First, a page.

On May 2, 1952, 36 people boarded a De Havilland Comet jet owned by the British Overseas Airways Corporation (BOAC) and flew nonstop from London to Johannesburg. The Jet Age had officially begun. Pan Am quickly ordered 20 of Boeing‘s new 707 jetliners and built its WorldPort terminal at JFK while TWA countered with its own World Flight Center. It was a brave new world that saw cigarettes on planes but not a roller bag to be found. People were suddenly able to fly across oceans and time zones in a day, which also introduced the decidedly modern ailment known as jet lag.
The pilots flying these long haul routes needed a way to keep track of time, both local time and the time in the place from where they departed. Pan Am approached Rolex, the watch brand that Hillary wore up Everest and Cousteau wore in the deep, and requested a watch built for this new breed of pilots. In 1954, the GMT-Master was born, a watch that could track two time zones simultaneously.
Though Rolex's approach was novel, the Greenwich Mean Time (GMT) concept was not new in the 1950s. In fact, it dates back to 1884 when an international convention declared Greenwich, England as the “Mean Time” against which the rest of the Earth’s time zones would be compared. But GMT was established in an era of slow boat travel, when time zones were crossed over days and weeks, not hours. Jet airplanes changed all that.
By 1955, the atomic clock had been invented, and in 1960 the US and UK synched their atomic radio time signals into what would become Universal Time Coordinated, or UTC, which effectively replaced that meridian line that passes through the Royal Observatory in Greenwich. But the name “GMT” stuck and still somehow conjures up the dawn of the Jet Age, when knowing where you were in relation to a stripe on the ground in Old Blighty was first made important, just as the famous red-and-blue bezel of that first GMT-Master watch on the wrist of a Pan Am captain does.
The GMT watch is brilliant, not because of its complexity but because of its simple ingenuity. Because the movement's going train (primary series of gears) in a conventional watch is made to spin the hour hand around the dial every 12 hours, all that is required to become a GMT tracker is simply a second hour hand geared to run half as fast and an additional 24-hour time scale. In other words, the 24-hour hand circles the dial once a day instead of twice, its tip pointing to the corresponding hour, leaving no confusion as to whether it’s a.m. or p.m.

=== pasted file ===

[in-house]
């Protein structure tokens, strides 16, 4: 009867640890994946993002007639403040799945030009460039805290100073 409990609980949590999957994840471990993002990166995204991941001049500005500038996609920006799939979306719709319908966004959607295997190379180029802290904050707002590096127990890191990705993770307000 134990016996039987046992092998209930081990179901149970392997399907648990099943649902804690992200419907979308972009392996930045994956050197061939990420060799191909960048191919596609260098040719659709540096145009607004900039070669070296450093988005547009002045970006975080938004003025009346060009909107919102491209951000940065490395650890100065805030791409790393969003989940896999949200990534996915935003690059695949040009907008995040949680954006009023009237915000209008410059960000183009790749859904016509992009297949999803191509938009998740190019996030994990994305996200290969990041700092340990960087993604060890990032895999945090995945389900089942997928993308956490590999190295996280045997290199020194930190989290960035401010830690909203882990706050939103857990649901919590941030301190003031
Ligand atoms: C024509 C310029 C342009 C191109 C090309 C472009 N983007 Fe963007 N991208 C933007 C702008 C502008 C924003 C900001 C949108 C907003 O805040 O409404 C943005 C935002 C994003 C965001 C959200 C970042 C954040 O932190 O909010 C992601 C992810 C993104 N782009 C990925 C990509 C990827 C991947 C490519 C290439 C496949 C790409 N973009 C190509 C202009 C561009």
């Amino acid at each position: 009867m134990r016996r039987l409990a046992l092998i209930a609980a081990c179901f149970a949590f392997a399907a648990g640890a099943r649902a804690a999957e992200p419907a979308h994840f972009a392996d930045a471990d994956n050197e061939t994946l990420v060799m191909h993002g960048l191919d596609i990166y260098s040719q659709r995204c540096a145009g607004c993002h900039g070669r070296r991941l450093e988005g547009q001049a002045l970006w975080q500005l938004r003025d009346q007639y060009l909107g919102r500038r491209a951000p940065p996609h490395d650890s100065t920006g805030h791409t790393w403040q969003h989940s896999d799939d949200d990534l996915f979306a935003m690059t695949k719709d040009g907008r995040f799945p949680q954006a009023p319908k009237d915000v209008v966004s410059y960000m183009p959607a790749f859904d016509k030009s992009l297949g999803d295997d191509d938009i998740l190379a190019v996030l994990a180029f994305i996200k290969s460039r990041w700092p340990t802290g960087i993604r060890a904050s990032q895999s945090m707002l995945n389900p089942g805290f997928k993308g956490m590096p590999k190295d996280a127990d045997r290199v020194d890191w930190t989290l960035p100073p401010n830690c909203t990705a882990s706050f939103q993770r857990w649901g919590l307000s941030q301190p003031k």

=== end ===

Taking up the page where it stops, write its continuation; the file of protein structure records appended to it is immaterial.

The iconic red-and-blue “Pepsi” bezel that is so associated with the early Rolex GMT-Master was Rolex’s first solution to the two-timing conundrum. The so-called “GMT hand” points to the 24-hour time scale on that bezel (blue for nighttime hours, red for daylight). And because the bezel turns, any hour can be set to correspond to the GMT hand, thus instantly tracking a second time zone; utterly genius, incredibly simple. But if the bezel allowed for the tracking of any second time zone, why was the watch called the “GMT” Master? As part of their navigation and communication protocols, pilots always operate on GMT (or UTC) time, to eliminate any confusion. So those Pan Am pilots would always have their 24-hand set to GMT, no matter what their local time was.
If the Breitling Navitimer chronograph was the definitive pilot’s watch of the 1950s, its slide rule bezel and busy dial made it a quaint relic by the time the Jet Age hit its stride in the ‘60s. The GMT-Master became the de facto pilot’s watch, and was seen on the wrists of fighter jocks and astronauts alike. But the Rolex, and other watches that followed suit, trickled down to coach class too, as jetset travelers saw the obvious advantage of a two-time zone watch, as well as the image it projected. Wearing it branded one as a traveler, someone who crossed time meridian lines and explored exotic corners of the world.
The earliest GMT watches were simple beasts: the 24-hour hand was anchored to the hour hand so that as you adjusted your local time, the GMT hand moved in tandem, thus tracking the local time as well, but on a 24-hour scale. To set a second time zone, it was thus necessary to turn the bezel. Nowadays, there are more sophisticated movements and they can be generally divided into two types.
The first type has an independently adjustable GMT hand, meaning it can be set separately from the local time indicated with the hour hand and is not linked to the date function. The second type links the GMT hand to the minute hand while the normal hour hand is independently adjustable and is linked to the date. The second kind is considered more of a classic GMT watch and is slightly easier for use while traveling, since flipping the hour hand forward or back without messing with the minute hand is quick and easy as your plane touches down in London or Buenos Aires.
While GMT watches were first created for pilots and are historically linked to aviation, they have since taken on a reputation as a consummate adventurer’s watch, useful for the one-watch traveler who wants to touch down in Kinshasa and head straight into the jungle. Good water resistance, rugged cases and legibility are the hallmarks of the new breed of GMT watches.